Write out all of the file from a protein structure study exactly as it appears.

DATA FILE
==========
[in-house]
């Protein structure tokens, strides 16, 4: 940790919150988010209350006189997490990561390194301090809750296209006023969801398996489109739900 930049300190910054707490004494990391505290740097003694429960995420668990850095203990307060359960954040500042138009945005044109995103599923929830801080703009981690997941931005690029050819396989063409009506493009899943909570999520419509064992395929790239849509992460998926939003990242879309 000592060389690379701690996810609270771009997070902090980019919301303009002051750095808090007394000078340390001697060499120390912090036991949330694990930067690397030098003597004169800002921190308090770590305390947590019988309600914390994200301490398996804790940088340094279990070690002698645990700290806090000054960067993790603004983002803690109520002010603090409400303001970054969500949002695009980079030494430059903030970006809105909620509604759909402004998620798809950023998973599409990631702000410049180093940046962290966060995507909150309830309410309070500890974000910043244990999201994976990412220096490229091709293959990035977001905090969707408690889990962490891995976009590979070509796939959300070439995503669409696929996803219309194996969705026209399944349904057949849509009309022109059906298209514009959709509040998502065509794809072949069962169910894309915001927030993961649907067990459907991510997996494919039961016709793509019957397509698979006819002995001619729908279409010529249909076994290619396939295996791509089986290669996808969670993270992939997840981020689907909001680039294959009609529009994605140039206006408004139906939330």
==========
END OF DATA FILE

[in-house]
């Protein structure tokens, strides 16, 4: 940790919150988010209350006189997490990561390194301090809750296209006023969801398996489109739900 930049300190910054707490004494990391505290740097003694429960995420668990850095203990307060359960954040500042138009945005044109995103599923929830801080703009981690997941931005690029050819396989063409009506493009899943909570999520419509064992395929790239849509992460998926939003990242879309 000592060389690379701690996810609270771009997070902090980019919301303009002051750095808090007394000078340390001697060499120390912090036991949330694990930067690397030098003597004169800002921190308090770590305390947590019988309600914390994200301490398996804790940088340094279990070690002698645990700290806090000054960067993790603004983002803690109520002010603090409400303001970054969500949002695009980079030494430059903030970006809105909620509604759909402004998620798809950023998973599409990631702000410049180093940046962290966060995507909150309830309410309070500890974000910043244990999201994976990412220096490229091709293959990035977001905090969707408690889990962490891995976009590979070509796939959300070439995503669409696929996803219309194996969705026209399944349904057949849509009309022109059906298209514009959709509040998502065509794809072949069962169910894309915001927030993961649907067990459907991510997996494919039961016709793509019957397509698979006819002995001619729908279409010529249909076994290619396939295996791509089986290669996808969670993270992939997840981020689907909001680039294959009609529009994605140039206006408004139906939330």